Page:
“Bernie-Sanderism’ then, is an act of defiance, a candidacy thumbing its nose at the establishment candidate, one billed on leftist principles, that the Brooklyn-born Senator from Vermont, can take home as a badge of honor. The seventy-three year-old, second term senator can pride himself, even if he loses to Secretary Clinton, and say, ‘You see, my candidacy was built on solid Social Democratic principles one that puts the American workers, women, the poor and elderly on center-stage to ask pertinent questions as: 1) Are you on the side of working families who suffer as a result of disastrous trade agreements that often off-shore American jobs to China or Mexico? 2) Is there still room for the middle class in this widening income disparity war? 3) How many labor and tax laws are still enforceable in America and is the party’s flag bearer ready to see that enforcement of labor and tax laws are essential to combating the growing income inequality in America? 4) Will evolving understanding of the impact of Citizen United Ruling from US Supreme Court help the public see where this is taking our Democracy? And, 5) are Conceptual uncertainties tarnishing the debate over America’s Economic Security?
If it is plausible to argue that Bernie-Sanders’ candidacy will lead to inexorable change in the platform of the eventual nominee of the Democratic Party, it is possible to advance the thesis that listening across ideological lines, is essential for addressing the mammoth issues or problems facing America today. Modest assumption that the United States Congress is expected to work more cooperatively, once the race issue is extricated from consideration of the occupant of the White House, may gain greater credulity, if one buys into the argument that the present day dysfunction in US Congress may be adduced to the race of the current occupant of the White House.  However, many progressives know that this is not true, America is a nation of complex incongruences that continue to evolve and often impacting attitudes and shaping the actual experience of resolving political, economic and social problems. That is why, it is important that each of the major political party has contestants vying for the status of the flag bearer, not just one, pre-ordained candidate, as is the case with the 2016 Democratic Party.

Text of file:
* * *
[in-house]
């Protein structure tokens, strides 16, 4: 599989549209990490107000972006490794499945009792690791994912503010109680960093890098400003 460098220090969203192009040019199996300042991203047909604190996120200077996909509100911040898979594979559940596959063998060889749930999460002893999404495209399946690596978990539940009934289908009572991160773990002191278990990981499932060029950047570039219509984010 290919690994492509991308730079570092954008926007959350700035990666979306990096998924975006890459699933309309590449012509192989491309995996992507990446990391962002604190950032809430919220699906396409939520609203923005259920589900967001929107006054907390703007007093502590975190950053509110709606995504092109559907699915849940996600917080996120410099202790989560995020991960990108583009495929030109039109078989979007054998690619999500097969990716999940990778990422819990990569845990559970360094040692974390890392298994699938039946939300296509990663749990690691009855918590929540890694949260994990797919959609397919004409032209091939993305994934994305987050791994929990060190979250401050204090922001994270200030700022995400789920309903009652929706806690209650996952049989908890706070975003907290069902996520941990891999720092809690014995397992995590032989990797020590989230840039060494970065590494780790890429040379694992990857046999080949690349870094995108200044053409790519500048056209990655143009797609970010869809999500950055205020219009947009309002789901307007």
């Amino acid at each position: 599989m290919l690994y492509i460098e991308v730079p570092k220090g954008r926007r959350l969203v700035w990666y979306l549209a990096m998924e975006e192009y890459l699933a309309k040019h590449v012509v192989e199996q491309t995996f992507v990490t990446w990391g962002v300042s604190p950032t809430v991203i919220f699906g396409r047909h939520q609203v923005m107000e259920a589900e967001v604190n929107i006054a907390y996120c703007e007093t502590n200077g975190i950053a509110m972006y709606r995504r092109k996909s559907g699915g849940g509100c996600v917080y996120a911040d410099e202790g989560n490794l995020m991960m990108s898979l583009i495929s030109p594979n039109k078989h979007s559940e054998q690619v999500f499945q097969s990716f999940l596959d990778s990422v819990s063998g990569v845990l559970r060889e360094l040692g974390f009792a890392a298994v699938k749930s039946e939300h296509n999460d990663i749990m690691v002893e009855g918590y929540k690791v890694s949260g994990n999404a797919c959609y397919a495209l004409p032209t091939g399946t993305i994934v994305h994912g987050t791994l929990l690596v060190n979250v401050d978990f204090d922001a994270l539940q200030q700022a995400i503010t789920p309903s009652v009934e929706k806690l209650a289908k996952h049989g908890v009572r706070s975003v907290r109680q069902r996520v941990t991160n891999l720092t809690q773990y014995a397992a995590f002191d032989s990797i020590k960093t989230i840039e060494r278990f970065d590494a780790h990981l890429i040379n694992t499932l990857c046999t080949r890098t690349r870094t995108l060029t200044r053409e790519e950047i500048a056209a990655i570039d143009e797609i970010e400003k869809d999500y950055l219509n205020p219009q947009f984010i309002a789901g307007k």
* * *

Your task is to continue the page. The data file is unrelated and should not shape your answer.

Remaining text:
With the entry of Senator Bernie Sander into the Democratic Party nomination process, it is probably safe to conclude that the debate(s) for the party’s flag bearer position will take a turn for the better. Ideological and Philosophical issues will be trashed out at the party level, so also, will ideological-philosophical power-sharing, strengthen the eventual party’s nominee. Shaping and changing the party’s platform to accommodate plurality of all constituencies, will assist Democrats to better manage or fight back interruptions from Republican Party. Can party-level insurgency resolve the old-age question: giving everyone an equal chance of being heard and represented may ultimately control the influence of money in party politics?  Can constructive and effective engagement within party, strengthen the party’s chances in the general elections? These are important questions which the entry of the Independent Vermont Senator into the Democratic Party Presidential nomination race, is about to answer.